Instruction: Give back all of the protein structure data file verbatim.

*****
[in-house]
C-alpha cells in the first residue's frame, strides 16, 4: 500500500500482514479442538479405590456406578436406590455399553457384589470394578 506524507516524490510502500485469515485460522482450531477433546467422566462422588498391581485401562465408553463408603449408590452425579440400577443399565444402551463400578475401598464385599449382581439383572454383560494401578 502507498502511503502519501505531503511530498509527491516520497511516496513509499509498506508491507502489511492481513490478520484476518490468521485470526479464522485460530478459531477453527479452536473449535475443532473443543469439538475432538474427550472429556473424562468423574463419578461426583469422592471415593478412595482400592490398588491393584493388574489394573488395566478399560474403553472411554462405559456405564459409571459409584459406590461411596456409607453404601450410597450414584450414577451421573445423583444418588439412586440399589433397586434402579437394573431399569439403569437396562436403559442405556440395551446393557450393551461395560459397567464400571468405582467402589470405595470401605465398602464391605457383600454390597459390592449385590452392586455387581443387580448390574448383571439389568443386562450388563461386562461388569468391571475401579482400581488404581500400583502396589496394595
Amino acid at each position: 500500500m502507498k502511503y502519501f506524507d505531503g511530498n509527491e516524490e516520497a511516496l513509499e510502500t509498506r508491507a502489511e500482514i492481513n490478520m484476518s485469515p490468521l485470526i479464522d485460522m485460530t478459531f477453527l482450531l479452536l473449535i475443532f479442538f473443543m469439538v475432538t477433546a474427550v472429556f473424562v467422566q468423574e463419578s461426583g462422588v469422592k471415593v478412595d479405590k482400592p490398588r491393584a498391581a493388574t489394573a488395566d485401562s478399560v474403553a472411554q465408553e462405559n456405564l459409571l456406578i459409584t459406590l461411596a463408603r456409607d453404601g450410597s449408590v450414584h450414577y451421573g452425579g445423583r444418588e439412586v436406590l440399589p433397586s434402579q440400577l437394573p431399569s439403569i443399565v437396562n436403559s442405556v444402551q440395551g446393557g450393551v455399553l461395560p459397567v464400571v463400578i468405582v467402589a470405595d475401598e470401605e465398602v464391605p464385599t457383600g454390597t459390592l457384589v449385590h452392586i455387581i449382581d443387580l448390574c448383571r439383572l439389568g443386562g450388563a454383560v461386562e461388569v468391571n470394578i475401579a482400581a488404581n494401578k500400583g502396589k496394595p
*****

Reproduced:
[in-house]
C-alpha cells in the first residue's frame, strides 16, 4: 500500500500482514479442538479405590456406578436406590455399553457384589470394578 506524507516524490510502500485469515485460522482450531477433546467422566462422588498391581485401562465408553463408603449408590452425579440400577443399565444402551463400578475401598464385599449382581439383572454383560494401578 502507498502511503502519501505531503511530498509527491516520497511516496513509499509498506508491507502489511492481513490478520484476518490468521485470526479464522485460530478459531477453527479452536473449535475443532473443543469439538475432538474427550472429556473424562468423574463419578461426583469422592471415593478412595482400592490398588491393584493388574489394573488395566478399560474403553472411554462405559456405564459409571459409584459406590461411596456409607453404601450410597450414584450414577451421573445423583444418588439412586440399589433397586434402579437394573431399569439403569437396562436403559442405556440395551446393557450393551461395560459397567464400571468405582467402589470405595470401605465398602464391605457383600454390597459390592449385590452392586455387581443387580448390574448383571439389568443386562450388563461386562461388569468391571475401579482400581488404581500400583502396589496394595
Amino acid at each position: 500500500m502507498k502511503y502519501f506524507d505531503g511530498n509527491e516524490e516520497a511516496l513509499e510502500t509498506r508491507a502489511e500482514i492481513n490478520m484476518s485469515p490468521l485470526i479464522d485460522m485460530t478459531f477453527l482450531l479452536l473449535i475443532f479442538f473443543m469439538v475432538t477433546a474427550v472429556f473424562v467422566q468423574e463419578s461426583g462422588v469422592k471415593v478412595d479405590k482400592p490398588r491393584a498391581a493388574t489394573a488395566d485401562s478399560v474403553a472411554q465408553e462405559n456405564l459409571l456406578i459409584t459406590l461411596a463408603r456409607d453404601g450410597s449408590v450414584h450414577y451421573g452425579g445423583r444418588e439412586v436406590l440399589p433397586s434402579q440400577l437394573p431399569s439403569i443399565v437396562n436403559s442405556v444402551q440395551g446393557g450393551v455399553l461395560p459397567v464400571v463400578i468405582v467402589a470405595d475401598e470401605e465398602v464391605p464385599t457383600g454390597t459390592l457384589v449385590h452392586i455387581i449382581d443387580l448390574c448383571r439383572l439389568g443386562g450388563a454383560v461386562e461388569v468391571n470394578i475401579a482400581a488404581n494401578k500400583g502396589k496394595p